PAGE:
Sexual dysfunction, primarily low libido, is common among women. The prevalence appears to increase with age from the mid-20s and acutely following ovariectomy. There are multiple influences on libido and frequency and enjoyment of sexual activity in women. However, androgens appear to be important determinants of female sexual desire and low circulating levels are associated with diminished libido. The decline in physiological circulating androgen levels in women commences in the mid-20s, and androgen levels continue to fall in a manner unrelated to the menopause. Hence androgen insufficiency should be considered as a possible cause of low libido in premenopausal as well as postmenopausal women, and particularly in women who have experienced an iatrogenic menopause. We, and others, have demonstrated improvements in sexuality and well-being in postmenopausal women with testosterone therapy, over and above the effects of postmenopausal estrogen replacement given alone. Whether these clinical effects of testosterone therapy are physiological or pharmacological is not known.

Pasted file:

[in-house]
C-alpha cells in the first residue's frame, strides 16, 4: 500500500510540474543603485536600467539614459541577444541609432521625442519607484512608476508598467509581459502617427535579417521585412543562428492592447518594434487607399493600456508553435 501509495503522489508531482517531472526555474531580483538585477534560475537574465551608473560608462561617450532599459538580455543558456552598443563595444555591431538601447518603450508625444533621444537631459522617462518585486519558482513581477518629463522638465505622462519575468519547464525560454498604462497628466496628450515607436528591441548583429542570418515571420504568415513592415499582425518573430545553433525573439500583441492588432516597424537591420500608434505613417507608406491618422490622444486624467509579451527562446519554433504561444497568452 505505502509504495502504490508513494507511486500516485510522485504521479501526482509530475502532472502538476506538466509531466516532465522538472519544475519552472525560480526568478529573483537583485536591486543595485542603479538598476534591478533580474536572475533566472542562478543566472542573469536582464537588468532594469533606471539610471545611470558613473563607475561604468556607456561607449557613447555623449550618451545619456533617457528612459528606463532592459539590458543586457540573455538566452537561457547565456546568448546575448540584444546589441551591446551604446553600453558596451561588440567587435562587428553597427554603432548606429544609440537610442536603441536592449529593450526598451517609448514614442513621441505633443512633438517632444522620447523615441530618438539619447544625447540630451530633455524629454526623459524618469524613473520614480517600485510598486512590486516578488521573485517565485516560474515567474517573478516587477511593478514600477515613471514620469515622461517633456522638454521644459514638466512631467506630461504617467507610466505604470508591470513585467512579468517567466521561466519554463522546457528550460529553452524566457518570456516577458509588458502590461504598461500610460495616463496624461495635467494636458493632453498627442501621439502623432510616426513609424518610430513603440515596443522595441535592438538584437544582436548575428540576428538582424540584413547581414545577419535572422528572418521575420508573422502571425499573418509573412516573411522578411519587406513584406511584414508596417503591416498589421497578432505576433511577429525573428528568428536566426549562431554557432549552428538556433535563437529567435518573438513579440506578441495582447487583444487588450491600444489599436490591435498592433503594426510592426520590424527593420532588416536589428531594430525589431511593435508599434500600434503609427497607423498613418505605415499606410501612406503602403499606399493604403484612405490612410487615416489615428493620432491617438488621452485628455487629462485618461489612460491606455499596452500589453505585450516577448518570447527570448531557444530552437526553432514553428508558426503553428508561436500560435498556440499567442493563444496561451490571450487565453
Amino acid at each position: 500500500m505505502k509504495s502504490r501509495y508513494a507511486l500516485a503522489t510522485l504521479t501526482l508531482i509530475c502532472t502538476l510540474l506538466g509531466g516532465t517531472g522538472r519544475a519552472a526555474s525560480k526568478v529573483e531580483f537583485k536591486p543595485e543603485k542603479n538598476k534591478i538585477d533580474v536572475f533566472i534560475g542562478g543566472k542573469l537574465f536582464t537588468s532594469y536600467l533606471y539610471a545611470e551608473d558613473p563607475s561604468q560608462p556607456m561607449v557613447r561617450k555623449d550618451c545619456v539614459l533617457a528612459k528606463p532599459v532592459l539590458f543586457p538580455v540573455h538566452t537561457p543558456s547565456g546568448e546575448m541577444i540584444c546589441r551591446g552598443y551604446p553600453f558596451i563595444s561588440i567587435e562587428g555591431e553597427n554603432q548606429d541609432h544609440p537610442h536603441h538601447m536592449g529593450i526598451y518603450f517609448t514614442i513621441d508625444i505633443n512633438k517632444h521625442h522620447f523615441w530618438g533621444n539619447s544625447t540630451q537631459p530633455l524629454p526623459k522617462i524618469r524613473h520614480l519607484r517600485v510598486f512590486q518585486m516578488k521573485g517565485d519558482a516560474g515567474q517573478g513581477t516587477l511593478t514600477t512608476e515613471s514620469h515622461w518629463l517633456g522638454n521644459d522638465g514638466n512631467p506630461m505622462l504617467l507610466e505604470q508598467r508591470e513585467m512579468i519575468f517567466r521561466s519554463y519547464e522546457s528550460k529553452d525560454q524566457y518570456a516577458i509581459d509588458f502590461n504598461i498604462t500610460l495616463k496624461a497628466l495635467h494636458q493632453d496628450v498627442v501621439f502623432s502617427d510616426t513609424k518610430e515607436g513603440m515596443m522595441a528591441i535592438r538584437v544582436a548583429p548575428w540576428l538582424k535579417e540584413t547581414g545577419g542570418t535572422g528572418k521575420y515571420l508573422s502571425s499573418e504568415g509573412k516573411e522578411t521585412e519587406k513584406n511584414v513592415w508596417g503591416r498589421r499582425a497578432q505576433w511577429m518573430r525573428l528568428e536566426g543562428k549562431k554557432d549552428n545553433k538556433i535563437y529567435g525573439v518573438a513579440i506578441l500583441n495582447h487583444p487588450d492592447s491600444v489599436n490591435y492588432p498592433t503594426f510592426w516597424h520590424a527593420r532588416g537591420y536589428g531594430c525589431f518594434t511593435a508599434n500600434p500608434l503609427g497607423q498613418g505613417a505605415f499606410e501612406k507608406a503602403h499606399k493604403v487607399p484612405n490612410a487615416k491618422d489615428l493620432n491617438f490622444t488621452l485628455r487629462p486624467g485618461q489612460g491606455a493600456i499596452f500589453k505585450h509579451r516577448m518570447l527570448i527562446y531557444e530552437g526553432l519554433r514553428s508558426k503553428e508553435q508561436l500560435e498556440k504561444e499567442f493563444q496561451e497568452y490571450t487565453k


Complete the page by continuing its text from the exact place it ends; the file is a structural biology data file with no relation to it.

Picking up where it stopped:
|Number of pages||8|
|Journal||Journal of Sex Education and Therapy|
|Publication status||Published - 2000|